Placing Emphasis on Driving an Attacker’s Knife Arm Back Improves Several Krav Maga Knife Defenses
When I teach knife defenses, many of these techniques call for an arrest or control of the arm wielding the edged weapon.
And, in this context, we often hear the motor skill described as – down and back. While this ideal is 100 percent true, these words are often misinterpreted by many students – almost as if “down” must be completed before “back” is attempted. Nothing could be further from the truth.
As with many things in Krav Maga, action begets action and movement begets movement. The “down and back” instruction calls for movement in both directions simultaneously. However, I often give the instruction as – back and down – pointing out that emphasis must be placed on moving the knife BACK. An emphasis DOWN simply changes the level (but not the distance from your body) in which the knife is located. In my view, a DOWN emphasis also inspires slashing across the defender’s body, rather than a reset or reloading of the knife. Finally, as human’s, we are much weaker with our arms stretched back beyond the seam of the shirt at the shoulder, as opposed to pushing the arm down to the front pocket of the pants.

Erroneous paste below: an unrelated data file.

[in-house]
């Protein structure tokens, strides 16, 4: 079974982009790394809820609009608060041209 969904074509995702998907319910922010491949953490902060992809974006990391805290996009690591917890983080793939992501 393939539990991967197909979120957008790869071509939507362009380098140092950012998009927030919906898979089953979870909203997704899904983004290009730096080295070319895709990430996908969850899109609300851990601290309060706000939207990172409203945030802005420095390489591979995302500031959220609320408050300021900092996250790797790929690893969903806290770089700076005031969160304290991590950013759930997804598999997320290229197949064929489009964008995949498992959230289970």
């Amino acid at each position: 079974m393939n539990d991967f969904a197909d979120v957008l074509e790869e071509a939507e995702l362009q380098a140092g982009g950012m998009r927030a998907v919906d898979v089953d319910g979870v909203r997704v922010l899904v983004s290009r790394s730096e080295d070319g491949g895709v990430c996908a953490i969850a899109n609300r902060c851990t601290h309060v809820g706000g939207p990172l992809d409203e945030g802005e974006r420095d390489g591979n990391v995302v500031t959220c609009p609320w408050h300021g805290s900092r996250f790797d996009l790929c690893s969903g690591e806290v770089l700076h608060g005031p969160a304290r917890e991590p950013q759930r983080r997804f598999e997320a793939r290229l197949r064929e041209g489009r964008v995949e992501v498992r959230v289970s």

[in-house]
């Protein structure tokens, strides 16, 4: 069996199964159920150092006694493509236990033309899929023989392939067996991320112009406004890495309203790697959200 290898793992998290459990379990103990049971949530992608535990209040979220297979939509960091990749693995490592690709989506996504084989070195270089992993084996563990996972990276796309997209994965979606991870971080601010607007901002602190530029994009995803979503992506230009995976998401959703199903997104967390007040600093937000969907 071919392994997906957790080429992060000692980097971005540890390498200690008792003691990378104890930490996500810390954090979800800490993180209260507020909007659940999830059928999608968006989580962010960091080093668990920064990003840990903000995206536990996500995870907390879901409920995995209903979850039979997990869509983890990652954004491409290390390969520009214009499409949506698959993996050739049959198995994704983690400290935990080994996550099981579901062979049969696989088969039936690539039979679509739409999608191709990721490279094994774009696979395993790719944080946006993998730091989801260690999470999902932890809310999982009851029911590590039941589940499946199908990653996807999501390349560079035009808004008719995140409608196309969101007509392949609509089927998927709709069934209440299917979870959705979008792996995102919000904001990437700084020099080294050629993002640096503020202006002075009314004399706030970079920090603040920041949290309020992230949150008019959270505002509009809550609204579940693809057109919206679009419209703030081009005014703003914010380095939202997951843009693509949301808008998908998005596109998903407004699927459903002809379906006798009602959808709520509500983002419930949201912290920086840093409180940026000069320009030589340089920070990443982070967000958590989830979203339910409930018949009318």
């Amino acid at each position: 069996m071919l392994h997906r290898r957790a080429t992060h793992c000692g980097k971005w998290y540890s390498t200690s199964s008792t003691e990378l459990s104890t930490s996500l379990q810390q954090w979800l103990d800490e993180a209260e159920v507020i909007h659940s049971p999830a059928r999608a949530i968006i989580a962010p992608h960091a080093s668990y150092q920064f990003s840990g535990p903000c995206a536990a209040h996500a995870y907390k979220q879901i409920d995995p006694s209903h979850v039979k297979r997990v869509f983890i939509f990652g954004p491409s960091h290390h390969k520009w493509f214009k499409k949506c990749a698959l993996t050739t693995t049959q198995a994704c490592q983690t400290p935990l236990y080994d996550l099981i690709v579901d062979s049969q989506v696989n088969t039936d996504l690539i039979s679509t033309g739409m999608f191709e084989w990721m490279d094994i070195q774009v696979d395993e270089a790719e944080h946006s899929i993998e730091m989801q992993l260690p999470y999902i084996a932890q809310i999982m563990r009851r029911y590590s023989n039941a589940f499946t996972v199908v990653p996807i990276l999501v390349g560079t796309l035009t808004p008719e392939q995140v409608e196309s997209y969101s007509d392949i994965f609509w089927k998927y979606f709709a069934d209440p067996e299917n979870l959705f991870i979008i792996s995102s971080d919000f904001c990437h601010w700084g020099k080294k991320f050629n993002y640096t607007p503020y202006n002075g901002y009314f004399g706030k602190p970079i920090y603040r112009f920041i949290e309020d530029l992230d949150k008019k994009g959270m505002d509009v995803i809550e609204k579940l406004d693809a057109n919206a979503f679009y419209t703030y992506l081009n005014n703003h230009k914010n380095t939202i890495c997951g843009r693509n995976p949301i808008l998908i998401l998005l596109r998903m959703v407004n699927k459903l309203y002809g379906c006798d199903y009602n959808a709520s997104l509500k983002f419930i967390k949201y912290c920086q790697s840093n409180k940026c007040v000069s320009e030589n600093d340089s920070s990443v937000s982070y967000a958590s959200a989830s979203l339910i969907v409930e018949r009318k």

In any case, I’ve come to prefer the words – back and down. Ironically, these words, when properly interpreted, mean the same things as – down and back. But, the emphasis on BACK seems to resonate with my students and substantially improves their defenses.
So, remember, during an overhead knife defense (for instance), drive the attackers knife hand down and back, as long as you’re driving back and down.
If this is clear as mud to you, check out the video below for more detail!
…walk in peace.
Great video. I’m curious though about the amount of mobility to escape the defence when moving back from the high side. A small step from the attacker gives a larger range of motion from the high side as opposed to the lower route for them to escape or counter the defence. The lower route is has less mobility but the attacker, as you have said, has more strength from the torso.
Thank you so much for you blog, I love looking at these defences from an analytical viewpoint. It’s deeply fascinating and educational!